In some embodiments, the device detector 202 wakes up all other user devices 115 within a possible communication range of the first device, based on coarse grain location and/or copresence information, to listen for the fine grain copresence token. In some embodiments, the device detector 202 may wake up only a subset of user devices 115 within range of the first user device 115 due to the memory limitations, communication technology limitations, and/or battery life limitations. Criteria may be specified by a user or determined by the copresence server 107 for selecting the subset of user devices to wake up. Example criteria can include social connections between users, common interests based on user profiles or activities, a historical status of devices, signals from other applications, etc. For example, although the copresence server 107 maintains or has access to coarse grain location and/or copresence information for a large number of user devices, it is not necessary to involve all user devices that are roughly copresent based on this information in fine grain copresence detection. In the scenario described above where the copresence server 107 determines coarse grain copresence based on non-location signals (e.g., text messages, emails, calendar notices, etc.) the copresence server may send a transmit signal to one user device and a wake up signal to the other user device even though multiple other devices may be copresent based on coarse grain location information. In some embodiments, the filter engines 204 or the list generator 206 may determine which user devices to wake up for fine grain copresence detection based on one or more of the certain criteria (e.g., the user of the first user device 115 may know the users associated with the list of other user devices 115). In other embodiments, the device detector 202 receives a list of other user devices 115 filtered by the permission engine 208 that are within proximity to the first user device 115 to wake up for fine grain copresence detection. In some other embodiments, the device detector 202 receives a list of other devices filtered by the ranking engine 212 and wakes up those user devices in the list. For example, the ranking engine 212 may pick the top 50 users in a list and the device detector 202 wakes up the top 50 user devices 115 for fine grain copresence detection.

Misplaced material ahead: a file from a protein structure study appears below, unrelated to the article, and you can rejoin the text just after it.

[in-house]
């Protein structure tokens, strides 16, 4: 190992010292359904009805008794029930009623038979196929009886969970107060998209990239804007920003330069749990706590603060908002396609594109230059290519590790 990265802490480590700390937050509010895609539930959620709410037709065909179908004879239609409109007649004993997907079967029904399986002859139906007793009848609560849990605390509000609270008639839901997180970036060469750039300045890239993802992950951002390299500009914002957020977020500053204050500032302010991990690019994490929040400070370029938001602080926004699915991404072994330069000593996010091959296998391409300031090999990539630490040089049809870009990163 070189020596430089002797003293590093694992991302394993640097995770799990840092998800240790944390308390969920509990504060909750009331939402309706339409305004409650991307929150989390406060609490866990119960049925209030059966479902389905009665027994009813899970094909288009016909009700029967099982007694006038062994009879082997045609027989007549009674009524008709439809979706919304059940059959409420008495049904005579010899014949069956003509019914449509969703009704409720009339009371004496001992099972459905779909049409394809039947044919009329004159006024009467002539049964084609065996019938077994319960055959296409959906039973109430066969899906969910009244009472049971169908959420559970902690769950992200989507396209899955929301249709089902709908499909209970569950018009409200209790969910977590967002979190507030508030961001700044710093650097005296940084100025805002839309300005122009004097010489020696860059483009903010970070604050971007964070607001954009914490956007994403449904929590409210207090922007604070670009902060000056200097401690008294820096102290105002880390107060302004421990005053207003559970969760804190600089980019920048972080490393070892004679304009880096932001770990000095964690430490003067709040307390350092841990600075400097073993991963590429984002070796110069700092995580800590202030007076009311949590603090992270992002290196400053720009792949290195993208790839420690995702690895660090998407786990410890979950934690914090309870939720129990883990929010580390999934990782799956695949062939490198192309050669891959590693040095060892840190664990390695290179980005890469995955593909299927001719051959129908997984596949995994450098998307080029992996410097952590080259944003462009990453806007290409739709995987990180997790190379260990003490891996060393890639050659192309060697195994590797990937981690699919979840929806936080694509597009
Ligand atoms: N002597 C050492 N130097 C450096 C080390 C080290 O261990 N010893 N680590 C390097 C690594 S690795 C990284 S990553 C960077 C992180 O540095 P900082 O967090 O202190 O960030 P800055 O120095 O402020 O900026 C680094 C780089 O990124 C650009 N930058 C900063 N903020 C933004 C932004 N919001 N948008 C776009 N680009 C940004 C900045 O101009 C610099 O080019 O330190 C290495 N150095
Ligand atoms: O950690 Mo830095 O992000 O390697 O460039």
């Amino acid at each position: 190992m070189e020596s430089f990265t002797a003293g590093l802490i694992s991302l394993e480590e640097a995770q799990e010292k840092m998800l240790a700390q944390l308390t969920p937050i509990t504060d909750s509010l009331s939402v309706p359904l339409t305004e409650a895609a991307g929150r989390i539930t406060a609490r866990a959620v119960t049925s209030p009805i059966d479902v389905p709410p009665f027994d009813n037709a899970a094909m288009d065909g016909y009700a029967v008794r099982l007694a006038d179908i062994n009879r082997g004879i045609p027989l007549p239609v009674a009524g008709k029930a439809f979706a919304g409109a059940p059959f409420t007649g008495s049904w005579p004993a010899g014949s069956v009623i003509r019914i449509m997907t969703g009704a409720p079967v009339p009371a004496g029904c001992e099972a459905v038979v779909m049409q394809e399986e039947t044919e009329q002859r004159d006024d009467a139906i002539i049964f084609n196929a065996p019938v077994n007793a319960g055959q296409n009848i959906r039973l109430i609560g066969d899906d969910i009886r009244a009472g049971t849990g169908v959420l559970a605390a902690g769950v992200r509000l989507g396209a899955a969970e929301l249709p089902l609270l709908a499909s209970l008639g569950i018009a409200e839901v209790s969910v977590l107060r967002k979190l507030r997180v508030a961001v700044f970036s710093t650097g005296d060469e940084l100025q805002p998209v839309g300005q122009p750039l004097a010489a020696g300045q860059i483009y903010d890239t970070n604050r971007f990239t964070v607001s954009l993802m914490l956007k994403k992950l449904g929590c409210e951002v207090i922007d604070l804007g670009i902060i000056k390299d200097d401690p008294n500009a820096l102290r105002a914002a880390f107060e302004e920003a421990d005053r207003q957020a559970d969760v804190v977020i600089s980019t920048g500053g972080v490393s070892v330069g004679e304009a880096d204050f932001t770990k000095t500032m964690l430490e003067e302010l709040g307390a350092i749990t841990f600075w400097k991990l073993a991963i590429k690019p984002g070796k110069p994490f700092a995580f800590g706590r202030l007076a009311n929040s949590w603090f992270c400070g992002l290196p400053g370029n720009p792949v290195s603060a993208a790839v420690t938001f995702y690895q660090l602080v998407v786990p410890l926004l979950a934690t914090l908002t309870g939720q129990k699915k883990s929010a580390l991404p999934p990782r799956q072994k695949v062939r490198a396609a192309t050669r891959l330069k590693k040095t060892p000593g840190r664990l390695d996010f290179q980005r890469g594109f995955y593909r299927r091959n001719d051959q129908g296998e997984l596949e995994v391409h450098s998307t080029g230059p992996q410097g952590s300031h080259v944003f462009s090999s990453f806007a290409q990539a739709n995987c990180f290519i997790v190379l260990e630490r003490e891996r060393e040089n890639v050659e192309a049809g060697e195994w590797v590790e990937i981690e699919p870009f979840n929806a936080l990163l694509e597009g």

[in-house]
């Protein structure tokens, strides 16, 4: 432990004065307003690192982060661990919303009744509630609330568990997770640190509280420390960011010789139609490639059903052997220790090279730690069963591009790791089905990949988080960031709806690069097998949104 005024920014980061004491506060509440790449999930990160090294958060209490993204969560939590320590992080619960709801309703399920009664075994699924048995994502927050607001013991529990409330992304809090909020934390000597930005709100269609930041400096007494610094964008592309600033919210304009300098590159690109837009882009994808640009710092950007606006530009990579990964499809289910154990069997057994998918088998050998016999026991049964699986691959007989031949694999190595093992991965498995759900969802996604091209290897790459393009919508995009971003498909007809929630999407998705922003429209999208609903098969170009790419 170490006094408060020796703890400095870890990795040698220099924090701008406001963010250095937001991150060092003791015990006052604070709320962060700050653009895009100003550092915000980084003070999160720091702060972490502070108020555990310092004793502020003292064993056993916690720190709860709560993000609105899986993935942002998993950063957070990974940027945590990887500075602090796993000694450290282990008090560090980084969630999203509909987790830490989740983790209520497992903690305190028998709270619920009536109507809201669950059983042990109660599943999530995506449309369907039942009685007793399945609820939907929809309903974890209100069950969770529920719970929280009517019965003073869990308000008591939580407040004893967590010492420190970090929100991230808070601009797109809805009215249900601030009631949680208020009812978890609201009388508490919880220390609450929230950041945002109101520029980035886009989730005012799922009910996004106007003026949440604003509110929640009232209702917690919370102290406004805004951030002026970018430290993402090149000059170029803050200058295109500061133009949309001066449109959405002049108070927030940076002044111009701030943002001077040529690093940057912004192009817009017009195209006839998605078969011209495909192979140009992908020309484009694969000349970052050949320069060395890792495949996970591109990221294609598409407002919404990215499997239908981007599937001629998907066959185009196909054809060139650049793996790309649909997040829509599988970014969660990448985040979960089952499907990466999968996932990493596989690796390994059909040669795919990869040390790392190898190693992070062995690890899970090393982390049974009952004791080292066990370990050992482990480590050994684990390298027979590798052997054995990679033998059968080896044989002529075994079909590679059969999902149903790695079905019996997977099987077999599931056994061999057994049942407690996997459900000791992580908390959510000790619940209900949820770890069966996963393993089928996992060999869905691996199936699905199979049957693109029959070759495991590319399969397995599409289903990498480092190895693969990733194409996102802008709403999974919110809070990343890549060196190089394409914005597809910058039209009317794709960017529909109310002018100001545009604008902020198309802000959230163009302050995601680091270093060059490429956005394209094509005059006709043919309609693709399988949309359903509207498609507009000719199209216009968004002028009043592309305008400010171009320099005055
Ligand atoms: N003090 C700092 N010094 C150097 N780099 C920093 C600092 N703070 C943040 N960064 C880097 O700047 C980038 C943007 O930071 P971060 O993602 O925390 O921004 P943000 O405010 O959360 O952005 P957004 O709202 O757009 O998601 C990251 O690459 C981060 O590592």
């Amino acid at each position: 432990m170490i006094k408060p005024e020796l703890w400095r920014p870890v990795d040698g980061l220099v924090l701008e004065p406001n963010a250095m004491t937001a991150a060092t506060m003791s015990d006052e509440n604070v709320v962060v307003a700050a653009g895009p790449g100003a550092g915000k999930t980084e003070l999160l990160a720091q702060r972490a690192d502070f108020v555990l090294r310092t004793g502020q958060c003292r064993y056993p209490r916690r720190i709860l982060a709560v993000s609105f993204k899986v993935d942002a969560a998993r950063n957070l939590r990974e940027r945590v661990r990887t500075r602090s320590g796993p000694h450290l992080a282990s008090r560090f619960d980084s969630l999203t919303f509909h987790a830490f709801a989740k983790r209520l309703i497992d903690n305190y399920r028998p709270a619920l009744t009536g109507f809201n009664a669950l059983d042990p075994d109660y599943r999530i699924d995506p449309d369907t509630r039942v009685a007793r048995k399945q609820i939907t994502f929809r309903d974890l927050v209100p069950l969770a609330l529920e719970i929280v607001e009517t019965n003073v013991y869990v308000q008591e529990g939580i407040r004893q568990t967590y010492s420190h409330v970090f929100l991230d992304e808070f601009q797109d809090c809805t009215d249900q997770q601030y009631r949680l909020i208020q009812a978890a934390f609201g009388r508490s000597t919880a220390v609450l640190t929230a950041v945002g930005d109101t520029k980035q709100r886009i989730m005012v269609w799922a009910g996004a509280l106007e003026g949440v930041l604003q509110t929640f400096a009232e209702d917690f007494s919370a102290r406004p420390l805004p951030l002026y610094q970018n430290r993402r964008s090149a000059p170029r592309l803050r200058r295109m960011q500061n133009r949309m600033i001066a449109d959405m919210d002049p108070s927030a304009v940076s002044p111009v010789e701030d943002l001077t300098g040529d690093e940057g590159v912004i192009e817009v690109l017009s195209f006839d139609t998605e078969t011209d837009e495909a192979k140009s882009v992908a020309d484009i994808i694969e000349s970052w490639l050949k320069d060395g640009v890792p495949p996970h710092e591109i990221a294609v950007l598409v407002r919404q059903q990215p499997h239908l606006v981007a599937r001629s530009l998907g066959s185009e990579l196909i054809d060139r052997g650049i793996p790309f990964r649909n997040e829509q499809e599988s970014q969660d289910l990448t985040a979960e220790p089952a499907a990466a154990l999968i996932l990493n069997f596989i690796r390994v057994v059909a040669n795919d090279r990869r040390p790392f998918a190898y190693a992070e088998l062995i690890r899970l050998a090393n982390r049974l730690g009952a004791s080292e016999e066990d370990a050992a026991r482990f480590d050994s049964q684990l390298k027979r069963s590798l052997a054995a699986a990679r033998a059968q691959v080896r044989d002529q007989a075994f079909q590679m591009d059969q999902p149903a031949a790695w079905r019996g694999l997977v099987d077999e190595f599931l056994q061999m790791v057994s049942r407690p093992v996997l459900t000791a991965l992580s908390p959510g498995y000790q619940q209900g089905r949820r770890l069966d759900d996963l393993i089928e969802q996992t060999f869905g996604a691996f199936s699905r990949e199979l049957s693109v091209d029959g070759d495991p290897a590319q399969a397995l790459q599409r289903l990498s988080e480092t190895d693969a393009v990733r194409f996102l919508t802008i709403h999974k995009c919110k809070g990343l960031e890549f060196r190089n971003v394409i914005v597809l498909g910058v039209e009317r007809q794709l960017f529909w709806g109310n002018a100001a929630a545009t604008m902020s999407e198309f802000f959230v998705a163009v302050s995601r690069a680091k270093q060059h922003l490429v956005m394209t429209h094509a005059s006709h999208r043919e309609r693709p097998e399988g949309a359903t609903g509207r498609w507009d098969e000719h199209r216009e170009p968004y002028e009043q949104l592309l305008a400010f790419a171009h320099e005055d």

In some embodiments, not all copresent devices may respond to a particular token transmission. However, the copresence server 107 may still determine copresence based on separate copresence determination requests. For example, if the copresence server 107 determines that user A and user B are copresent in a first copresence determination request and that user B and user C are copresent in a second copresence determination request, the copresence server 107 can assume or infer that user A and user C are copresent. In general, there is no limit to the degree of separation the copresence server 107 may rely on in determining copresence based on separate copresence determination requests. However, if too many degrees of separation are present copresence determinations may become unreliable and/or less useful. For example, at a large sporting event, the copresence server 107 may determine copresence of all user devices in the stadium based on multiple copresence determination requests and large degrees of separation. However, copresence information would be more useful if the copresence determination result was limited to one or two degrees of separation from the requester.